In another aspect, the invention is directed to a derivatized peptide of 7-12 amino acids that is soluble and temperature stable, has a flexible and hydrophilic core devoid of aromatic amino acids and internal amines and carboxylates, and has a C-terminal residue capable of single-site reaction with a desired compound via EDC chemistry.

The derivatized peptide has a desired group coupled to the N-terminus, such as a label, or a specific binding agent such as biotin. If the compound to be conjugated is a carboxylate, the peptide contains an amino group on the amino acid at the C-terminus—for example, an amidated lysine at the C-terminus is particularly convenient. The amidation is necessary to avoid intramolecular coupling. This peptide is useful to confer a desired property on the compound coupled to the C-terminus.

BRIEF DESCRIPTION OF THE DRAWINGS

FIG. 1 is a depiction of an illustrative lateral flow device.

FIG. 2 (SEQ ID NO: 1) shows the deduced amino acid sequence that comprises the VHH antibody VSA2 expressed in pET28 vector with T7 Tag residues at N-terminus and vector E-Tag residues at the C-terminus. The 119 amino acids which comprise the VHH antibody VSA2 are noted as 1-119.

FIGS. 3A-3C show the results of SDS-PAGE analysis of a protein encoded by the VSA2 clone.

FIG. 4 shows the results of a competition assay showing the specificity of the VHH antibody VSA2 with respect to closely related compounds theophylline and theobromine.

FIG. 5 is a graph showing the comparison of temperature stability of the VHH antibody of the invention as compared to murine anti-caffeine monoclonal antibodies.

FIG. 6 shows the reactivity of VSA2 at 70° C.

FIG. 7 shows standard curves obtained in the ELISA competition assay for caffeine concentration for various diluents.

MODES OF CARRYING OUT THE INVENTION

Unless otherwise defined, technical and scientific terms used herein have the meaning commonly understood by one of ordinary skill in the art. Methods and materials similar or equivalent to those described herein can be used in the practice or testing of the present discovery.

As used herein, “antibody” refers both to an entire immunoglobulin and to a useful fragment thereof, including recombinantly produced forms. Thus “antibody” includes Fab, Fv, and Fsv forms, etc.

Similarly, “antibody fragment” includes any useful portion of an antibody which binds the same antigen that is recognized and bound by the intact or nonfragmented antibody. As noted above, “antibody fragment” also includes any synthetic or genetically engineered polypeptide that binds to a specific antigen.

The “single-chain camelized heavy chain antibodies” of the invention are single chain forms of antibodies that comprise at least the variable region of a heavy chain (symbolized VHH) and have amino acid substitutions characteristic of camel (Ghahroudi, M. A., et al., FEBS Letters (1997) 414:521-526) or llama (Vu, K. B., et al., Mol Immunol (1997) 34:1121 -1131)-derived antibodies. For camel, these amino acid substitutions are Leu11 Ser, Val37Phe, Gly44Glu, Leu45Arg (or Cys) and Trp47Gly (or Leu) using the Kabat numbering system (Kabat, E., et al. (1991) Sequences of Immunological Interest, Fifth Edition, U.S. Department of Health and Human Services, Washington, D.C.). As further definition of the generic characteristic features of antibodies from the camelid family become available, these descriptions are incorporated into the meaning of “camelized” in describing the antibodies of the invention.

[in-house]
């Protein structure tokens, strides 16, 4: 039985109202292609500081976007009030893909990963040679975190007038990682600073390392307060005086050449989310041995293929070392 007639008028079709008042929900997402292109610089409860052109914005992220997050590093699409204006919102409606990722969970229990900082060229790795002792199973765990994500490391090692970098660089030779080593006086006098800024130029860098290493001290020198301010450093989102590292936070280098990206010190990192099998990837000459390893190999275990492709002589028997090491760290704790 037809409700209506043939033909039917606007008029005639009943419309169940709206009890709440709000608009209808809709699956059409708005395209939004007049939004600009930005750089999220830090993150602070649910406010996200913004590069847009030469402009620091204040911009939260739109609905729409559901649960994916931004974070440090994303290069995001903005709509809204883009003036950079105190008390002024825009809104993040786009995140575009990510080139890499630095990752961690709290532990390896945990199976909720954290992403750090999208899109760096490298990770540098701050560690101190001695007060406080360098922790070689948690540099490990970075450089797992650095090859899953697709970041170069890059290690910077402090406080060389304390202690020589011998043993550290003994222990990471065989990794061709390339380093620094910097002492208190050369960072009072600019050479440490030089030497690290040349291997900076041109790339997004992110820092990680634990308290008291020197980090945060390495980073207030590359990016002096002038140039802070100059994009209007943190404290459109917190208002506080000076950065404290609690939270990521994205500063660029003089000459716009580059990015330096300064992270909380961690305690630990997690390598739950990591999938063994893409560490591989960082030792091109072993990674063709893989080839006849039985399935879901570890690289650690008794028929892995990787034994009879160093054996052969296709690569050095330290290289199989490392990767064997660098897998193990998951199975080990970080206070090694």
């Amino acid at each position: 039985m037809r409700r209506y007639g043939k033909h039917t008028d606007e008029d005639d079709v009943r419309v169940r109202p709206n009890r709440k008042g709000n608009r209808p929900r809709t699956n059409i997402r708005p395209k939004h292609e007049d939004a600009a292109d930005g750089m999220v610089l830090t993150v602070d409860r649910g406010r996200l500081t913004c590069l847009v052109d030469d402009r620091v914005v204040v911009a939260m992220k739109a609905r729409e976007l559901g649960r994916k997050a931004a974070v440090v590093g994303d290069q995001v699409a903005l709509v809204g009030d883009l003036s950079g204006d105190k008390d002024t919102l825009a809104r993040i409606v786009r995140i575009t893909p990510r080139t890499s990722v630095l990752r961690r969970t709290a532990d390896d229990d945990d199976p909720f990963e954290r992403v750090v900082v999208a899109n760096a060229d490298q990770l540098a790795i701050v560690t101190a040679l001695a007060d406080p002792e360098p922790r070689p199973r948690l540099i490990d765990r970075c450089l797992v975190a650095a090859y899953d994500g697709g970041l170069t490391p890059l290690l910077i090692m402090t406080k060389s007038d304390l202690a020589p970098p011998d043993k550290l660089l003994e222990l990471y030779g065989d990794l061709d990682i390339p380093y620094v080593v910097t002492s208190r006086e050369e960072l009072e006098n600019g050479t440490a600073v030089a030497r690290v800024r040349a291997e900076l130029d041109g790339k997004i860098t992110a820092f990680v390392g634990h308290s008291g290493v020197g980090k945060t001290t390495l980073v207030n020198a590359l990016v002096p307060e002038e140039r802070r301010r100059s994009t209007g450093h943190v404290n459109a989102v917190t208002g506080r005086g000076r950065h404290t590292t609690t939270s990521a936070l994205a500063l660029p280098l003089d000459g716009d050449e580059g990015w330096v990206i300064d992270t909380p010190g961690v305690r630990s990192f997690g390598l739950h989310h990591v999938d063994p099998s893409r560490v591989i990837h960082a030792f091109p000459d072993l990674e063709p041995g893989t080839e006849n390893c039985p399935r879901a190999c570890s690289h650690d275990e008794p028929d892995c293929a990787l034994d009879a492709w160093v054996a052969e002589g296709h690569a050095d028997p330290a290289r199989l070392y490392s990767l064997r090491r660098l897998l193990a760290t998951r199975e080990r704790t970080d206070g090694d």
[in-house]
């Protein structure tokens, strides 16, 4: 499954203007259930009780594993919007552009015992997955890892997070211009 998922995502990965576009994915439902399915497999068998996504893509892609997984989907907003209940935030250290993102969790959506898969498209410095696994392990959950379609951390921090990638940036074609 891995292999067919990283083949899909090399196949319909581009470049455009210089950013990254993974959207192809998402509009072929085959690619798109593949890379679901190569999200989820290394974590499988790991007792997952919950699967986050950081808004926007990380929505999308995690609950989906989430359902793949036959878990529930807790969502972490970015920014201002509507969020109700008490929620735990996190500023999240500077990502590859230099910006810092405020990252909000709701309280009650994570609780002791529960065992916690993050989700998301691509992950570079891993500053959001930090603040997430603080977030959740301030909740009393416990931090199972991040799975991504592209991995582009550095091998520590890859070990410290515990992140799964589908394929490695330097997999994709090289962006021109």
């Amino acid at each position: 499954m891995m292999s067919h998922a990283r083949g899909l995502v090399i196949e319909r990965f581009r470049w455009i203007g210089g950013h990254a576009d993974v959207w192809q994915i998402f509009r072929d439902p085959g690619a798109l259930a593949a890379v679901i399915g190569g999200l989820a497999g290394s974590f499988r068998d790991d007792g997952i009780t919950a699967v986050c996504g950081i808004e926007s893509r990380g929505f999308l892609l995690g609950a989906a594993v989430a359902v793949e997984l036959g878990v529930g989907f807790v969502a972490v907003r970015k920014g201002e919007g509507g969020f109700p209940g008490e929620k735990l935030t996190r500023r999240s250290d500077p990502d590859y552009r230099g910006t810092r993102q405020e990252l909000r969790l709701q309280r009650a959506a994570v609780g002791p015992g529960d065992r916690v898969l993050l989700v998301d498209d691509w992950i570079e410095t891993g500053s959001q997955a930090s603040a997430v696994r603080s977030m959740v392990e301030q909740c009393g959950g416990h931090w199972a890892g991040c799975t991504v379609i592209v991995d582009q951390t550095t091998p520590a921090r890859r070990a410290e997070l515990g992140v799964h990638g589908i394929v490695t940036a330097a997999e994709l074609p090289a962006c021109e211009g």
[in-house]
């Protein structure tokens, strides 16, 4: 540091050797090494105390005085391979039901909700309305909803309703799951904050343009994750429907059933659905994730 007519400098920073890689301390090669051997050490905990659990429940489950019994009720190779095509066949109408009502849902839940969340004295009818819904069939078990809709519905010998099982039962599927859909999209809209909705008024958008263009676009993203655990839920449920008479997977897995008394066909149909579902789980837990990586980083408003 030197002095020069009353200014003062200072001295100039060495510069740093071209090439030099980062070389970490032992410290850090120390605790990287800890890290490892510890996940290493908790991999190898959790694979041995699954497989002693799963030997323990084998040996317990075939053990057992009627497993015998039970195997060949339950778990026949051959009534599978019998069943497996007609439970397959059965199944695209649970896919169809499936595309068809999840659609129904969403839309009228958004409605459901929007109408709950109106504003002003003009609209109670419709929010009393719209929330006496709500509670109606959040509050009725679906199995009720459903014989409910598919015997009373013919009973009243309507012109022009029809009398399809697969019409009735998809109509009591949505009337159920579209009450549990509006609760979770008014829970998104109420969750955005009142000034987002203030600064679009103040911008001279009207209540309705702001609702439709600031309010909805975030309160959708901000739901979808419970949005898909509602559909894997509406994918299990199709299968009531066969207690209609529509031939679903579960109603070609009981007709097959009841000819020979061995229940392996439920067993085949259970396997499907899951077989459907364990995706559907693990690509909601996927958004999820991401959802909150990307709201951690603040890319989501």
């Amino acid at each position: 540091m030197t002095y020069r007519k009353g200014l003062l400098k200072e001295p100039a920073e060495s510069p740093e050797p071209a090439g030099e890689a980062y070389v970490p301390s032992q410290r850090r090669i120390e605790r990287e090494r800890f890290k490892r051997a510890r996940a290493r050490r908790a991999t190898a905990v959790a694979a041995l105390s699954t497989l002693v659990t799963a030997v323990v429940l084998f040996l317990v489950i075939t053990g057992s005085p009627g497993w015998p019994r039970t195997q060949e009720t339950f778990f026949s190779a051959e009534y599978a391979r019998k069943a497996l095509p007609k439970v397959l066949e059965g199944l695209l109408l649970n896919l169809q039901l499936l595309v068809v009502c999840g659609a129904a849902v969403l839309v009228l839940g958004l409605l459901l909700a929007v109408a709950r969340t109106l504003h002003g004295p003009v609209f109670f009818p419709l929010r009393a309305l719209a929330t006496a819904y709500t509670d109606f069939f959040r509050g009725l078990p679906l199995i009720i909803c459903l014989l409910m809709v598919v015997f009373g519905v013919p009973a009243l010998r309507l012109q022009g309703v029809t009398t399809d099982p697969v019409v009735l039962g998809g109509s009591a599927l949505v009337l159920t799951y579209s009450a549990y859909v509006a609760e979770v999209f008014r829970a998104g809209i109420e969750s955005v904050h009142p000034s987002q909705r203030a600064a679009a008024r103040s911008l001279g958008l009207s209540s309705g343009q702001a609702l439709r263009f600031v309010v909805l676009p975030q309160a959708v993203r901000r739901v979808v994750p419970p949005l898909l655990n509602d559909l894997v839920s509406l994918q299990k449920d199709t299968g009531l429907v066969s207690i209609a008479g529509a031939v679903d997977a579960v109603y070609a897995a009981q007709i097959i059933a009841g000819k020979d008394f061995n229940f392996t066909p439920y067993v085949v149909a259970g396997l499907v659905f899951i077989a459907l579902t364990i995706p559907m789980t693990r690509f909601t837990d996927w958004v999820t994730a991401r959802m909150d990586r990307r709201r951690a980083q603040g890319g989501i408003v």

“Lateral flow device” includes a test strip, dip stick, lateral immunoassay device and the like; alternately, the flow of fluid through such devices may be horizontal, vertical, or at any angle. However, the device in general is a single strip of material or abutted pads of material that provide for continuous flow of liquid therethrough and may be supported by a more rigid backing.

As used herein with regard to a zone, the term “mobile” means that the reactive composition in the zone is readily moveable in the face of a fluid.

“Caffeine-binding moiety” refers to substances or compositions that specifically bind caffeine. One example of a caffeine-binding moiety is an antibody of the invention.

The term “anti-caffeine binder composition” refers to a substance or mixture that binds to a moiety which moiety specifically binds caffeine; typically, this anti-caffeine binder composition will comprise monoclonal or polyclonal antibodies or fragments that specifically bind the caffeine-binding moiety.

By “specific binding” to caffeine or to any target molecule is meant that the antibody or fragment or any moiety in general binds to caffeine (or alternative target) in preference to other substances present in the environment to an extent sufficiently greater for caffeine (or alternative target) than for the other substituents to provide the detection levels necessary for a meaningful result. As described in the examples below, the antibodies of the invention can detect caffeine even in the presence of closely related compounds.

“Contact” includes effectively mixing with and admixing, as well as simply placing in simple contact with.

“Fluid” in the context of the invention refers to liquids, usually aqueous-based liquids. Of most interest are liquids that may contain caffeine such as tea, coffee, caffeinated soft drinks, chocolate, and extracts of solid forms, such as caffeinated pills, coffee beans, etc. The fluid may be free-flowing or relatively viscous.

The Invention Antibodies